29.       Moreover, the draft MoU does not specify that the work of Council of Europe bodies such as the Venice Commission, the Committee for the Prevention of Torture, the Group of States against corruption, the Commissioner for Human Rights, the European Commission for the Efficiency of Justice, the European Committee of Social Rights and the case-law of the European Court of Human Rights should be systematically taken into account in the European Union’s action in the relevant areas.

ii.       Shared priorities and focal areas for co-operation

      a. Human rights and fundamental freedoms

30.       As Rapporteur, I welcome the recognition of the Council of Europe as the Europe-wide reference source for human rights. I support the draft MoU's provision that the relevant Council of Europe norms will be cited as a reference in EU documents, and the decisions and conclusions of its monitoring structures will be taken into account by EU institutions.

31.       In this field, avoidance of any possible duplication is of particular importance. Therefore, I welcome the fact that coherence of Community and European Union law with the standards resulting from CoE Conventions to which EU member states are parties, and primarily the European Convention on Human Rights, will be secured.

32.       The Assembly has always stated that the governments of the EU member states should immediately open the door to EU accession to the ECHR. This issue, although referred to in the draft MoU, is not formulated in any conclusive terms and no specific deadline is mentioned. This falls short of the text included in the Summit "Guidelines".

33.       The question of the establishment of the European Fundamental Rights Agency (AEDF) has been a matter of concern for the Assembly (see Rec 1743) in particular the risk of duplication. This issue has been addressed in a constructive manner in the draft MoU as well as in the Regulation establishing the Agency. A special agreement between the EU and the CoE for the purpose of establishing close co-operation between the latter and the Agency will be signed. Only time and experience will demonstrate whether the Agency will respect its mandate and the commitment not to duplicate or contradict Council of Europe findings or activities.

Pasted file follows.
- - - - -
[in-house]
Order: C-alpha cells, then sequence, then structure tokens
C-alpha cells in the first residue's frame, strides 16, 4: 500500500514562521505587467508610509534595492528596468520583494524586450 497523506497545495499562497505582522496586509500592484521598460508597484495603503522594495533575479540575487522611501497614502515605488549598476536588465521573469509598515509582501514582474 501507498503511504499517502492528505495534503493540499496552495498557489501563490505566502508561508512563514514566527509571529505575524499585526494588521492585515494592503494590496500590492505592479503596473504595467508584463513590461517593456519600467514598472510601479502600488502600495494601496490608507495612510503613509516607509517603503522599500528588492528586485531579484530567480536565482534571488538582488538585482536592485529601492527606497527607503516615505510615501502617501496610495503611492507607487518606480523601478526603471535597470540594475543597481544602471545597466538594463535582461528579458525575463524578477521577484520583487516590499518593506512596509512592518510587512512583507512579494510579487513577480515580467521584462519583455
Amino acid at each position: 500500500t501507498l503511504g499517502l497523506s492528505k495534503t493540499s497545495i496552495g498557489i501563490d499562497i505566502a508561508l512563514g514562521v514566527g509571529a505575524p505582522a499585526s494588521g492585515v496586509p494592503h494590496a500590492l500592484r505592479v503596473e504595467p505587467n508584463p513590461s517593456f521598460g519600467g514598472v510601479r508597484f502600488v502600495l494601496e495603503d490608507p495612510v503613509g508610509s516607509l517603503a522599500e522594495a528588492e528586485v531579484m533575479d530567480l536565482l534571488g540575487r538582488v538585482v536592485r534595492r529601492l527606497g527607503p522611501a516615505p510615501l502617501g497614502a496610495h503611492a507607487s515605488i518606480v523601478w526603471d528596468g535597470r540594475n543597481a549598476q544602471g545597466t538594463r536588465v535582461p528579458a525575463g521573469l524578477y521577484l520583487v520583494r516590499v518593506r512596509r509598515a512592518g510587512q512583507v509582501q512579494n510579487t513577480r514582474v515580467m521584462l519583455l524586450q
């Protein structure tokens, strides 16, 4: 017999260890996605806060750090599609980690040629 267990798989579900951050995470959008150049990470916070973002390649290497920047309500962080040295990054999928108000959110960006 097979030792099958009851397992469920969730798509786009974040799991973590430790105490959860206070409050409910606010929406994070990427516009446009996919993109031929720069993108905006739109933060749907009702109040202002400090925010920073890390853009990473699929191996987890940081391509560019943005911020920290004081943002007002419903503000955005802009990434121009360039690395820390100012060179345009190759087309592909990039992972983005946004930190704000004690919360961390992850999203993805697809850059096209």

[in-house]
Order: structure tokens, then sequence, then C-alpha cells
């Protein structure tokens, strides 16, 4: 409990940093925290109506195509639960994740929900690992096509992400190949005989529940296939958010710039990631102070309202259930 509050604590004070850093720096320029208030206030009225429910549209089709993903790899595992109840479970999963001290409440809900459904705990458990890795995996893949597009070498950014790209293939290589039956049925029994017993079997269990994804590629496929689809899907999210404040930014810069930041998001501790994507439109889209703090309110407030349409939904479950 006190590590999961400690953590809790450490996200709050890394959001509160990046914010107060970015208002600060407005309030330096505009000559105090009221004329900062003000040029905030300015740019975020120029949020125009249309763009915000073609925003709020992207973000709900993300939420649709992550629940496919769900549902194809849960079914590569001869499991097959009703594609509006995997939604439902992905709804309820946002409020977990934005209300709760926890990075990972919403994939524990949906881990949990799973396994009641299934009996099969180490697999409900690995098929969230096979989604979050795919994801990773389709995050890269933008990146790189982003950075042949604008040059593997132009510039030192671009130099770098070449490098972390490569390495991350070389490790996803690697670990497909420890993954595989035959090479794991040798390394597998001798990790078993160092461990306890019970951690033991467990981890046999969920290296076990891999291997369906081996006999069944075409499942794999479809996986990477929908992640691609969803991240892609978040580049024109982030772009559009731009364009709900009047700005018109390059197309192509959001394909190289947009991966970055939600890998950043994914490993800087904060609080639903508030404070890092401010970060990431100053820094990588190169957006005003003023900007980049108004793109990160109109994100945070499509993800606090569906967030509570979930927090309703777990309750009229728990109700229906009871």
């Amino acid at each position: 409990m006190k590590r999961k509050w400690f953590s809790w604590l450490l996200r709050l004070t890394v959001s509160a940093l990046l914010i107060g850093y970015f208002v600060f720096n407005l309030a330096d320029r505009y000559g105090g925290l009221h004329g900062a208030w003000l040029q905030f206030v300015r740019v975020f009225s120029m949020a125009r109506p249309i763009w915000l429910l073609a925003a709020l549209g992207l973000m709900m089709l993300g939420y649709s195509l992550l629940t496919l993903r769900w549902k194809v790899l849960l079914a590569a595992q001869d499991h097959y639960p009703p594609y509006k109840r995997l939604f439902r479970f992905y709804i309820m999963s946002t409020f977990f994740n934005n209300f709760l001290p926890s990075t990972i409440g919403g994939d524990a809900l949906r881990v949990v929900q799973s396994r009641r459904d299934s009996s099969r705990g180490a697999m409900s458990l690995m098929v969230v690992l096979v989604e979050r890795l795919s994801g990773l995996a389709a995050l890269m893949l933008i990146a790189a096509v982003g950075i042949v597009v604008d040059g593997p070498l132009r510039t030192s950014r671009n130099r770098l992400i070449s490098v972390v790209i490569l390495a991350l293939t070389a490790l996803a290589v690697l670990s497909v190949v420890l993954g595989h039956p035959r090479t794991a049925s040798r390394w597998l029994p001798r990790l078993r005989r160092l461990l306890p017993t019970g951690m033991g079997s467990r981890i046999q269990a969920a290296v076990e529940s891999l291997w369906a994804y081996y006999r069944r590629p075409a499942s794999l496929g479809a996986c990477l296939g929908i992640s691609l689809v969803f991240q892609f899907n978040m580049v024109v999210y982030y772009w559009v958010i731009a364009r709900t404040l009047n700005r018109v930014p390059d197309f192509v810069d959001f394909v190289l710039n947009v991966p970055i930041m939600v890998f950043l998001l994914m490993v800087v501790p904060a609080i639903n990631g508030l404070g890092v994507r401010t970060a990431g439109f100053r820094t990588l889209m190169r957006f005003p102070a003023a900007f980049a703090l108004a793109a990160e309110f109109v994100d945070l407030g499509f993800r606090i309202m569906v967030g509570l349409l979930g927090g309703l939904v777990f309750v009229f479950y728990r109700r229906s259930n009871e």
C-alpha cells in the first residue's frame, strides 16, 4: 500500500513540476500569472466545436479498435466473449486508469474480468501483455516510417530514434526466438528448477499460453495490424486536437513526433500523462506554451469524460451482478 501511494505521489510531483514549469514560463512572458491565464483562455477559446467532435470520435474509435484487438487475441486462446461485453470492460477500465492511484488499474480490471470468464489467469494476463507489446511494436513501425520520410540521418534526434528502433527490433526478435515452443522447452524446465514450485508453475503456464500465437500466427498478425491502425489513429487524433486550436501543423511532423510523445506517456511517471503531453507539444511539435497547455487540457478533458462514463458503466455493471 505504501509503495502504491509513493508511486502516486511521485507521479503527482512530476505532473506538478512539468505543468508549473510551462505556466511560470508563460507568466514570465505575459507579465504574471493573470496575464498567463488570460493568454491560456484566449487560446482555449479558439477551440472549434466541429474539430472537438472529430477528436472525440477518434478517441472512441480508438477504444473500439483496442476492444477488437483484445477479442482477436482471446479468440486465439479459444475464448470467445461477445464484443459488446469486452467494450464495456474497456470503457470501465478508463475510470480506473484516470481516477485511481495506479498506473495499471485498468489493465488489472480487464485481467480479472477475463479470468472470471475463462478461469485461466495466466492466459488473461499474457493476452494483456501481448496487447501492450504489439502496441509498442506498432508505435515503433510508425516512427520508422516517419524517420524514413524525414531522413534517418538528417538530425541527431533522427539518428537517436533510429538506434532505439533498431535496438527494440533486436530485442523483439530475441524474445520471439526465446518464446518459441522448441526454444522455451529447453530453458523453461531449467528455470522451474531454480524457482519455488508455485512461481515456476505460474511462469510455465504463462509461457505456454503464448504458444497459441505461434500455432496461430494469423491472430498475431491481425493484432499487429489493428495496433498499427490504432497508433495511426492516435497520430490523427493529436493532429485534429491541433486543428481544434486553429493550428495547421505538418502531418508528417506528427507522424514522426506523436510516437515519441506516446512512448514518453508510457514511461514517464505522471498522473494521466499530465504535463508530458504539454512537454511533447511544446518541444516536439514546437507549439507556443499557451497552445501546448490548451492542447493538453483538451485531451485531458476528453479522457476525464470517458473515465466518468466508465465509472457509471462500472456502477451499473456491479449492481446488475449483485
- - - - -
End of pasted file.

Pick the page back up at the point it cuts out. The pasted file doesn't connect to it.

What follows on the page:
b. Rule of law, legal co-operation and addressing new challenges

34.       The Assembly has repeatedly called for the development of a coherent legal order by incorporating the main CoE standard-setting instruments into the EU legal system or by the EU acceding to major CoE instruments which should be identified by the Committee of Ministers. The draft MoU, as it stands now, provides that “Coherence of Community and European Union law with the standards resulting from CoE Conventions to which EU member states are parties will be secured.” This formulation does not fully satisfy the Assembly’s expectations.

35.       In my opinion, the Assembly should insist on the coherence of European legal space and accession of the EU to the CoE's major instruments. We should call once again on the Committee of Ministers to prepare a codex of main conventions which we would propose for EU accession.